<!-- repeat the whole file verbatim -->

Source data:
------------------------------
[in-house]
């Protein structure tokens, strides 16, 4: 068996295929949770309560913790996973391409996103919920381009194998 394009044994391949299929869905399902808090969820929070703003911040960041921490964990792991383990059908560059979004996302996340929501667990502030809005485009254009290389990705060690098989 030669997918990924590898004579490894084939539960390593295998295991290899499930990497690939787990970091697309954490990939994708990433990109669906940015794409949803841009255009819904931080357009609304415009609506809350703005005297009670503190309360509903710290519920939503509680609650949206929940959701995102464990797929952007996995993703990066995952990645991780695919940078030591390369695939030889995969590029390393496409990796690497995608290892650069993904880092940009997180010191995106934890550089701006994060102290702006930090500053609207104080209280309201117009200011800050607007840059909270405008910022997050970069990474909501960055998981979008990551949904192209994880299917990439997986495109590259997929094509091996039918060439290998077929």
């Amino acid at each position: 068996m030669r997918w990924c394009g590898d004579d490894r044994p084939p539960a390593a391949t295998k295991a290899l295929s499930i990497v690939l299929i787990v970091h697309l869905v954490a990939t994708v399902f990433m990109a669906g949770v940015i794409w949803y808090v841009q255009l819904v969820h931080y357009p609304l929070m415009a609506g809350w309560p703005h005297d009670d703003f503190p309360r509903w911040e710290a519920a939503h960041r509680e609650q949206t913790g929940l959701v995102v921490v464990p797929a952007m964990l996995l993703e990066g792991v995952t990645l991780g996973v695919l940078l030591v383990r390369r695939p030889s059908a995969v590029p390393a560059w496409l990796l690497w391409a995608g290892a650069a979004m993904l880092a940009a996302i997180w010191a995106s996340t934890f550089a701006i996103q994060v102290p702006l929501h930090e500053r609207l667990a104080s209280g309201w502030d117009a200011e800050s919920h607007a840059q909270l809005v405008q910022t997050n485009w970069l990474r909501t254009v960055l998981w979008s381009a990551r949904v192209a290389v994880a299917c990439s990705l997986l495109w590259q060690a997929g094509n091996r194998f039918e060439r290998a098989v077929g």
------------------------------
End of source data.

[in-house]
């Protein structure tokens, strides 16, 4: 068996295929949770309560913790996973391409996103919920381009194998 394009044994391949299929869905399902808090969820929070703003911040960041921490964990792991383990059908560059979004996302996340929501667990502030809005485009254009290389990705060690098989 030669997918990924590898004579490894084939539960390593295998295991290899499930990497690939787990970091697309954490990939994708990433990109669906940015794409949803841009255009819904931080357009609304415009609506809350703005005297009670503190309360509903710290519920939503509680609650949206929940959701995102464990797929952007996995993703990066995952990645991780695919940078030591390369695939030889995969590029390393496409990796690497995608290892650069993904880092940009997180010191995106934890550089701006994060102290702006930090500053609207104080209280309201117009200011800050607007840059909270405008910022997050970069990474909501960055998981979008990551949904192209994880299917990439997986495109590259997929094509091996039918060439290998077929």
């Amino acid at each position: 068996m030669r997918w990924c394009g590898d004579d490894r044994p084939p539960a390593a391949t295998k295991a290899l295929s499930i990497v690939l299929i787990v970091h697309l869905v954490a990939t994708v399902f990433m990109a669906g949770v940015i794409w949803y808090v841009q255009l819904v969820h931080y357009p609304l929070m415009a609506g809350w309560p703005h005297d009670d703003f503190p309360r509903w911040e710290a519920a939503h960041r509680e609650q949206t913790g929940l959701v995102v921490v464990p797929a952007m964990l996995l993703e990066g792991v995952t990645l991780g996973v695919l940078l030591v383990r390369r695939p030889s059908a995969v590029p390393a560059w496409l990796l690497w391409a995608g290892a650069a979004m993904l880092a940009a996302i997180w010191a995106s996340t934890f550089a701006i996103q994060v102290p702006l929501h930090e500053r609207l667990a104080s209280g309201w502030d117009a200011e800050s919920h607007a840059q909270l809005v405008q910022t997050n485009w970069l990474r909501t254009v960055l998981w979008s381009a990551r949904v192209a290389v994880a299917c990439s990705l997986l495109w590259q060690a997929g094509n091996r194998f039918e060439r290998a098989v077929g």